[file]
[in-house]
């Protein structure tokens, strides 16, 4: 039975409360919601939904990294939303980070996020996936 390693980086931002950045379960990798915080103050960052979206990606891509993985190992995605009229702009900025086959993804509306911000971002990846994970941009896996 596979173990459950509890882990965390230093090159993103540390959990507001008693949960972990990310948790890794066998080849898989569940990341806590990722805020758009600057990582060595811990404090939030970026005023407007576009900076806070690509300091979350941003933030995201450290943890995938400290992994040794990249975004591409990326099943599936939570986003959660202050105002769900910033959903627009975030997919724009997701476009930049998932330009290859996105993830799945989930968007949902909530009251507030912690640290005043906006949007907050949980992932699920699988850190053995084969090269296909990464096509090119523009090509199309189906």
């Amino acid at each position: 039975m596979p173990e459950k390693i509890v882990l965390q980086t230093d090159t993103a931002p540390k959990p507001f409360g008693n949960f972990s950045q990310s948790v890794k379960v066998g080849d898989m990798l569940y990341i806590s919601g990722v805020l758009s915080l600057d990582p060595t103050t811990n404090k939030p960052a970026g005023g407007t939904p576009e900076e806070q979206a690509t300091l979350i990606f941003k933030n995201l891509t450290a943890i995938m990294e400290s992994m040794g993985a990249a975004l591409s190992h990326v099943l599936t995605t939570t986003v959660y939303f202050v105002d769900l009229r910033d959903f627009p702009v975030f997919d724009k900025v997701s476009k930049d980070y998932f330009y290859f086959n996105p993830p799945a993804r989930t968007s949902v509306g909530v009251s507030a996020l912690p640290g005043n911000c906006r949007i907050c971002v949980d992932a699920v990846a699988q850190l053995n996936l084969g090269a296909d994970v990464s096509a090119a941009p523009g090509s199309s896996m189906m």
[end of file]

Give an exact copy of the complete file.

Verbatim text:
[in-house]
């Protein structure tokens, strides 16, 4: 039975409360919601939904990294939303980070996020996936 390693980086931002950045379960990798915080103050960052979206990606891509993985190992995605009229702009900025086959993804509306911000971002990846994970941009896996 596979173990459950509890882990965390230093090159993103540390959990507001008693949960972990990310948790890794066998080849898989569940990341806590990722805020758009600057990582060595811990404090939030970026005023407007576009900076806070690509300091979350941003933030995201450290943890995938400290992994040794990249975004591409990326099943599936939570986003959660202050105002769900910033959903627009975030997919724009997701476009930049998932330009290859996105993830799945989930968007949902909530009251507030912690640290005043906006949007907050949980992932699920699988850190053995084969090269296909990464096509090119523009090509199309189906």
């Amino acid at each position: 039975m596979p173990e459950k390693i509890v882990l965390q980086t230093d090159t993103a931002p540390k959990p507001f409360g008693n949960f972990s950045q990310s948790v890794k379960v066998g080849d898989m990798l569940y990341i806590s919601g990722v805020l758009s915080l600057d990582p060595t103050t811990n404090k939030p960052a970026g005023g407007t939904p576009e900076e806070q979206a690509t300091l979350i990606f941003k933030n995201l891509t450290a943890i995938m990294e400290s992994m040794g993985a990249a975004l591409s190992h990326v099943l599936t995605t939570t986003v959660y939303f202050v105002d769900l009229r910033d959903f627009p702009v975030f997919d724009k900025v997701s476009k930049d980070y998932f330009y290859f086959n996105p993830p799945a993804r989930t968007s949902v509306g909530v009251s507030a996020l912690p640290g005043n911000c906006r949007i907050c971002v949980d992932a699920v990846a699988q850190l053995n996936l084969g090269a296909d994970v990464s096509a090119a941009p523009g090509s199309s896996m189906m």